This June, I’m going to have the pleasure of seeing guitarist John Scofield in concert for the third time in my life. I usually don’t make habit of seeing an artist more than once to make opportunities for other concerts of interest. However, I will make an exception if I deem the event to be special circumstances. When it comes to jazz, the collaborative spirit of the artists involved make such special circumstances occur rather frequently. In this case, Scofield is touring with a project called Hudson, which features an impressive ensemble of Hudson River Valley area musicians including keyboardist John Medeski, bassist Larry Grenadier, and drummer Jack DeJohnette.
The first time I saw Scofield was at the Toronto Jazz Festival in 2014, where his Uberjam group co-headlined the evening with Dave Holland. I saw him again later that year with Medeski Scofield Martin & Wood’s performance at Massey Hall. My companions to this third Scofield sighting will be my twin brother (I have yet to see a concert without him), and our father. I love taking my dad to a concert sometime near Father’s Day or his birthday (which, in his case, are two weeks apart) since, like most kids, my parents were my chief providers of (among basically everything else) music. I was always overwhelmed by flipping through dad’s record collection when I was a kid. I’d have no idea where to start, but he’d often be parked next to the turntable in the basement, with comically large headphones on, and foot tapping in perfect, metronomic rhythm. I’d be pulled aside from play for minutes at a time and take my turn as listener, being treated to whatever my dad was interested in at the time, be it ELO, Herbie Hancock, or Pink Floyd. It was my brother and I who turned dad on to John Scofield, which is a nice feeling being able to introduce different music to someone who helped to grow your interests in the first place. We already saw Scofield together with Uberjam, and we know dad’s looking forward to seeing him again.
I’d like very much to take my mother to a concert one day once I find an appropriate show to take her to, fitting it in around her existing work schedule and her particular tastes. She has never been the music consumer that my father is, but introduced me to music in different ways. She was a nursery school teacher before becoming a stay-at-home mom, so she had a number of children’s songs she would sing to us, some from her childhood and others she would commit to memory while on the job. She was responsible for loading up our early music collections with Raffi, Fred Penner, and Sharon, Lois & Bram along with other children’s entertainers. I find her taste in music is generally built around songs that spread positive messages, ones that convey love, relationships, and enjoyment of life among the lyrical themes. I greatly look forward to seeing the look on her face the moment we can share our first concert together.
Anyway, I’m drifting here. I want to talk about Sco! In particular, the following relic from the July 1988 issue of Musician magazine:
This is an intriguing contest in many ways. I’m used to seeing contest forms of this nature in music magazines. I definitely remember entering a contest to win bassist Billy Sheehan’s gear as a promotion for his first solo album, Compression, in one of the first issues of Bass Player magazine that I ever purchased. However, I can’t recall seeing many that use drawings of the artist involved in place of a photograph. It makes me think of something straight out of a comic book from 1958 rather than 1988, perhaps in place of an advertisement for Grit newspaper or some Charles Atlas muscle-building program.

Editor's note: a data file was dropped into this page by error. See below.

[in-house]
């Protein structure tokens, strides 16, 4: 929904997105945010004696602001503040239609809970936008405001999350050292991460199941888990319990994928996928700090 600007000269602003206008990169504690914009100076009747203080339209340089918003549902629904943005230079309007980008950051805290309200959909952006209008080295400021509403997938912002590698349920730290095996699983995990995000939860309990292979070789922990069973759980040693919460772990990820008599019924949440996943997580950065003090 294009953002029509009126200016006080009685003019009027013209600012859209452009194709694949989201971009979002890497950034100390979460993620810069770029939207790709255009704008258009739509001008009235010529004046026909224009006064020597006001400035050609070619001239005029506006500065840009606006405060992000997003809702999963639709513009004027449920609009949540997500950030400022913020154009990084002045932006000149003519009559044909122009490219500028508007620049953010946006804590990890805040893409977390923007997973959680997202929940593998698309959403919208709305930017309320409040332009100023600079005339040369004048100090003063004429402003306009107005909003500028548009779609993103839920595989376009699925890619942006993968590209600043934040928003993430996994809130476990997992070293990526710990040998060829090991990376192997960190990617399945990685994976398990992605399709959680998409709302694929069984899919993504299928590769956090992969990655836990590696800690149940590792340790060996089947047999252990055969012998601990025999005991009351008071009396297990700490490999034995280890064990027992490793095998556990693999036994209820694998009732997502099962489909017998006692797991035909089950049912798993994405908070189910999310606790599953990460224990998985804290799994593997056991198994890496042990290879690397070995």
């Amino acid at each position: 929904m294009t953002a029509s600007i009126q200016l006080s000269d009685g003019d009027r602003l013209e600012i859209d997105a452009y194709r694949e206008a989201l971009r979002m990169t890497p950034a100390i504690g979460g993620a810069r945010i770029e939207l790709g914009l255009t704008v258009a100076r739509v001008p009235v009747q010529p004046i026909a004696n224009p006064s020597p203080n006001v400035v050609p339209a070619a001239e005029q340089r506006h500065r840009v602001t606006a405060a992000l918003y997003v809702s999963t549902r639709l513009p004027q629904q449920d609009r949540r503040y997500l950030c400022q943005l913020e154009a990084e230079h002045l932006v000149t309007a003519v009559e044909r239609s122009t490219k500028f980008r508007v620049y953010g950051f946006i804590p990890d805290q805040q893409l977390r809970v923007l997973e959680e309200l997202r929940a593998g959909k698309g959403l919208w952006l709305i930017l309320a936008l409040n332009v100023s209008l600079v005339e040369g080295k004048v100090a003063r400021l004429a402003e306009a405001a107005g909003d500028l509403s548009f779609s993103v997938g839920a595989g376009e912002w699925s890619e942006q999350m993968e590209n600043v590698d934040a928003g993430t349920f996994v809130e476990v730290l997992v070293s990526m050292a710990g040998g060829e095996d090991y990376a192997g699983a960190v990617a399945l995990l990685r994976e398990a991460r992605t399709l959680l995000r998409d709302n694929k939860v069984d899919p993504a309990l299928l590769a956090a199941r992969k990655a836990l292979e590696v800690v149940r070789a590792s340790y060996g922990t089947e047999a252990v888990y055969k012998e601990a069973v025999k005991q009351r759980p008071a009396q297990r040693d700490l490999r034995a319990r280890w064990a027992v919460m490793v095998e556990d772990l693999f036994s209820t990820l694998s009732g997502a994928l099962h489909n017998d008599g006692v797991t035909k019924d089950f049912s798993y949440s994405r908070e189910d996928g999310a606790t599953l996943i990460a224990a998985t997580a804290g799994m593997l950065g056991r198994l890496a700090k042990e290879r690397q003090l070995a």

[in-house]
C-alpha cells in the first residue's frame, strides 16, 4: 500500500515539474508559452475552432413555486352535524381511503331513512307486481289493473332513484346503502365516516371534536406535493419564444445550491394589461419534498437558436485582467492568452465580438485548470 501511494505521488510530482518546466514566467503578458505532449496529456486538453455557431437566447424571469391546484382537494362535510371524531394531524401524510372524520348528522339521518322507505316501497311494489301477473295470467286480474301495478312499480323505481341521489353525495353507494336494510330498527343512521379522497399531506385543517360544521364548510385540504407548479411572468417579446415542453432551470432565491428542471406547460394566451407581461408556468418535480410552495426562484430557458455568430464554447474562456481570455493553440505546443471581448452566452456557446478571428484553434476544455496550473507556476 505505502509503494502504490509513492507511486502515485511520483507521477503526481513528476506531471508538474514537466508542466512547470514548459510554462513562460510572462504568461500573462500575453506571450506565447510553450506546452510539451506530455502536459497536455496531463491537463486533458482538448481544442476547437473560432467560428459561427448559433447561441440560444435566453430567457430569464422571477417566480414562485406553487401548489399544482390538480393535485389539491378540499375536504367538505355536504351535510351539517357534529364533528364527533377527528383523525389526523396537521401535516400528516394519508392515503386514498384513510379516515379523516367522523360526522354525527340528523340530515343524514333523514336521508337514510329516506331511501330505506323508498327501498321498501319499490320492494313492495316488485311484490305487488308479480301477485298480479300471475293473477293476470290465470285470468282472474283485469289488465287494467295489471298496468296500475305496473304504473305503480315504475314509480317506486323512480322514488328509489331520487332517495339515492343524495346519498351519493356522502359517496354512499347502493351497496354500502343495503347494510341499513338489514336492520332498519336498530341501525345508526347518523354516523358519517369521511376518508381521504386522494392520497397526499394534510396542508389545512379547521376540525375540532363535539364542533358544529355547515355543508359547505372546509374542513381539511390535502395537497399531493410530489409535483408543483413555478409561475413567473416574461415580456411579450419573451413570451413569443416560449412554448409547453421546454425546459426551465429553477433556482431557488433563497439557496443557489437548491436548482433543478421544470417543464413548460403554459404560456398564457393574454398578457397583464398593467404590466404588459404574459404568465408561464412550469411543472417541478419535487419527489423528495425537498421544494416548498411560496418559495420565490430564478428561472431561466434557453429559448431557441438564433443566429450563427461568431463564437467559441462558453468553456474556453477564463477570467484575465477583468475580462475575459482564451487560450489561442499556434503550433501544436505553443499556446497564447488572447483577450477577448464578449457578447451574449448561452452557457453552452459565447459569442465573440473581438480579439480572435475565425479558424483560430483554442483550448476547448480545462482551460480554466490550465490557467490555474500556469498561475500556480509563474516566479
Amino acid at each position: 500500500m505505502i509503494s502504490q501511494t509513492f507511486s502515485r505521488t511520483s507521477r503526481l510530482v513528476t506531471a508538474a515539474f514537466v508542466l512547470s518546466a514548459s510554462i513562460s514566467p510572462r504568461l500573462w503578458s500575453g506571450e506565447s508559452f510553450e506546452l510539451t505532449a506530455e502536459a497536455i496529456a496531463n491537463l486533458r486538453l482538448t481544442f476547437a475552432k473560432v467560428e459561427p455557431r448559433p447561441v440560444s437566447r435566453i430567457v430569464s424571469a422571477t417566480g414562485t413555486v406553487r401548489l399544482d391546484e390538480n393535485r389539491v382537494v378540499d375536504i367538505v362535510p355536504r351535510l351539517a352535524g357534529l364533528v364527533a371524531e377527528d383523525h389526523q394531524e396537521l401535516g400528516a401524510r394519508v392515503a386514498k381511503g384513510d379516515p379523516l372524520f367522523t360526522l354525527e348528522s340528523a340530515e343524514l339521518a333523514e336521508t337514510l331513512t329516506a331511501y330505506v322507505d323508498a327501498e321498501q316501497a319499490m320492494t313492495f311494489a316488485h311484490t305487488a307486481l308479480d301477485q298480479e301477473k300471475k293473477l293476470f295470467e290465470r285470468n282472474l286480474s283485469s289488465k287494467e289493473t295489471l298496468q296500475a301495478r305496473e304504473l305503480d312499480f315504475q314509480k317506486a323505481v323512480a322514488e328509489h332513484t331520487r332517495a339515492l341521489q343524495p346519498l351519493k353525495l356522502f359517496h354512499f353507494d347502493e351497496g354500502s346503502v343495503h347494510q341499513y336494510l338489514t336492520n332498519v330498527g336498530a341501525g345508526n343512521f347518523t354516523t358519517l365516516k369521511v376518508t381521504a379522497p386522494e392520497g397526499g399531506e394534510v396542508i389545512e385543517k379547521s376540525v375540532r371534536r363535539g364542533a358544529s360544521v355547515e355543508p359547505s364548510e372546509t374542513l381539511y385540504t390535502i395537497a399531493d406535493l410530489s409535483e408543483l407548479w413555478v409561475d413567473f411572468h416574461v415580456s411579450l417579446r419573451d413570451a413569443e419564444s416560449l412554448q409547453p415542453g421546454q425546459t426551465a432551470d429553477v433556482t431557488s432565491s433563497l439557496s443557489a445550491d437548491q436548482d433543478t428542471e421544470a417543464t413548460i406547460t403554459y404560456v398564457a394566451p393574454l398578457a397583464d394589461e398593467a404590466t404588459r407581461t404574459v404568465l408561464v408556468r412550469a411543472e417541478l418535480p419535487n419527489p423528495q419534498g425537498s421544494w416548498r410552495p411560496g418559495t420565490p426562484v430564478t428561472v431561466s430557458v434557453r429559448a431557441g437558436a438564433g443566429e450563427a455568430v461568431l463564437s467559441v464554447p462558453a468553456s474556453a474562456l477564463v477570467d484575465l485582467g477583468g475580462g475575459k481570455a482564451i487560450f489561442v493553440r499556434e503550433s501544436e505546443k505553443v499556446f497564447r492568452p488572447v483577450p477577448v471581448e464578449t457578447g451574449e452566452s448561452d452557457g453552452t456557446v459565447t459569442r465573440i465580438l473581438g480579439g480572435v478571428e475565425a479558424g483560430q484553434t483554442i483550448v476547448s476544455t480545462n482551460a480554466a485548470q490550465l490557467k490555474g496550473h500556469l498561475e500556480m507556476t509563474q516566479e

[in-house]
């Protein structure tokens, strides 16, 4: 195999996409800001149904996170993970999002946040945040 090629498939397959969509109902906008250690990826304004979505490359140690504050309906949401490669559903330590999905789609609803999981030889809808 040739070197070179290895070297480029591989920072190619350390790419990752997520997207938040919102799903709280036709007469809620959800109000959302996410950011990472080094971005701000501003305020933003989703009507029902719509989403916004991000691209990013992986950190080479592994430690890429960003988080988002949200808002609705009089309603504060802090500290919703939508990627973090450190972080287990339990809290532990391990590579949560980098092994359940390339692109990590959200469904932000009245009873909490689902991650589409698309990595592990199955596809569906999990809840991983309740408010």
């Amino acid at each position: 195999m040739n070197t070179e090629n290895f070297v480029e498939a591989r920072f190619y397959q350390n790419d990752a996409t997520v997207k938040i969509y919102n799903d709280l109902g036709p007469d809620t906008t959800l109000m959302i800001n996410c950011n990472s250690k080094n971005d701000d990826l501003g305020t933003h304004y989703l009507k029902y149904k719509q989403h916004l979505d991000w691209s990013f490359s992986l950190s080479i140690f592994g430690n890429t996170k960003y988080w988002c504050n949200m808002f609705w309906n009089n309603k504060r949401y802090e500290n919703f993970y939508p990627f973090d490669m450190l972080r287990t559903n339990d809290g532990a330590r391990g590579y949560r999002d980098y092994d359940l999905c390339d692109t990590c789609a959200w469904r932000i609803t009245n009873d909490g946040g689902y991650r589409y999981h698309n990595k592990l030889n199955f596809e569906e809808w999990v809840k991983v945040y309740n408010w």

I own a number of Scofield albums, but I do not own Loud Jazz or any of his Gramavision albums that preceded it. I do have Flat Out, which came out the following year. If this contest had started today, I’d have no overlap in my collection if I was one of the lucky five finalists. Though if that were the case, I guess Flat Out would be included, or a different record label would be backing the contest altogether. Why worry about this anyway? It’s not like my hypothetical prize-winning matters. I was a three-year old when this contest launched, thus ineligible to enter. Granted, I think my siblings and I could have killed it with some free-form on the Fisher Price Crazy Combo Horn.
The “One-Of-A-Kind” guitar promise may be a stretch of the term. I view the expression as if you’d be getting a musical instrument custom-made straight from a luthier’s shop, but it’s rarely used in that context. It’s modelled after his own Ibanez guitar, but it most likely wouldn’t have been exactly like the one he plays. That’s based off my limited knowledge of so-called signature series guitars and basses. There’s usually something, be it the pickups used, the wood that it’s made out of, the machine heads, or something else, that keep it from being 100% like the artist’s personal instrument. But that’s just me being extremely nit-picky. I wouldn’t mind if one of these fell into my lap.
The biggest thing that captures my imagination is the outcome of this contest. Seemingly, Gramavision had ingeniously used this not only as a promotional tool for both John Scofield and the label, but as an inventive recruiting opportunity to find some fresh sounds. My curiousity is bringing up so many questions!
Who won the grand prize? Was it anybody I may have heard of?
Did any musician of note submit an entry that was ultimately rejected?
Did they publish the results in a future issue of the magazine, or did they keep it on the down low?
If I were to scan through Gramavision’s release history, would I find the winner or any other contestants?
Did the session even happen? If so, did Scofield actually attend it?
Scofield was set to pick the winner himself, so maybe I’d need to go right to the source and ask him. I’ll keep my eyes open, but if anyone knows the answer, please let me know in the comments.